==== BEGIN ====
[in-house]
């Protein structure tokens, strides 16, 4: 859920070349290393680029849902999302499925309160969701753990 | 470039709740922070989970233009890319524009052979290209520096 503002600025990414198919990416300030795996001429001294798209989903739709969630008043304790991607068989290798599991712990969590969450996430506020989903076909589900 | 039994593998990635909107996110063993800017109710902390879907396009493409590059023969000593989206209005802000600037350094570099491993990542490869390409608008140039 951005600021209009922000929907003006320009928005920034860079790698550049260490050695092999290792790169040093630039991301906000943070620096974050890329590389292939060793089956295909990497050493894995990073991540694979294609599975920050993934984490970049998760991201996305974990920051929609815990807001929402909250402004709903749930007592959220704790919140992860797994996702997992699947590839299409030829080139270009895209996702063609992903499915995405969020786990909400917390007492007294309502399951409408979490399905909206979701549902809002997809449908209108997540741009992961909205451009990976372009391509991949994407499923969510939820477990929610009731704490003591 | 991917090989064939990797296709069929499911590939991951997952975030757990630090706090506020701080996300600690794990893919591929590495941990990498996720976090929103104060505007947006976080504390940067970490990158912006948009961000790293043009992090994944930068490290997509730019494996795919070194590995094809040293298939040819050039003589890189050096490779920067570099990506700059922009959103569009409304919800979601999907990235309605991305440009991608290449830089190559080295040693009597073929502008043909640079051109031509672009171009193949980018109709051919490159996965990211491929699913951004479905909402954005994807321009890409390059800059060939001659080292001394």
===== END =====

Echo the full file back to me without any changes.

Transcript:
[in-house]
């Protein structure tokens, strides 16, 4: 859920070349290393680029849902999302499925309160969701753990 | 470039709740922070989970233009890319524009052979290209520096 503002600025990414198919990416300030795996001429001294798209989903739709969630008043304790991607068989290798599991712990969590969450996430506020989903076909589900 | 039994593998990635909107996110063993800017109710902390879907396009493409590059023969000593989206209005802000600037350094570099491993990542490869390409608008140039 951005600021209009922000929907003006320009928005920034860079790698550049260490050695092999290792790169040093630039991301906000943070620096974050890329590389292939060793089956295909990497050493894995990073991540694979294609599975920050993934984490970049998760991201996305974990920051929609815990807001929402909250402004709903749930007592959220704790919140992860797994996702997992699947590839299409030829080139270009895209996702063609992903499915995405969020786990909400917390007492007294309502399951409408979490399905909206979701549902809002997809449908209108997540741009992961909205451009990976372009391509991949994407499923969510939820477990929610009731704490003591 | 991917090989064939990797296709069929499911590939991951997952975030757990630090706090506020701080996300600690794990893919591929590495941990990498996720976090929103104060505007947006976080504390940067970490990158912006948009961000790293043009992090994944930068490290997509730019494996795919070194590995094809040293298939040819050039003589890189050096490779920067570099990506700059922009959103569009409304919800979601999907990235309605991305440009991608290449830089190559080295040693009597073929502008043909640079051109031509672009171009193949980018109709051919490159996965990211491929699913951004479905909402954005994807321009890409390059800059060939001659080292001394």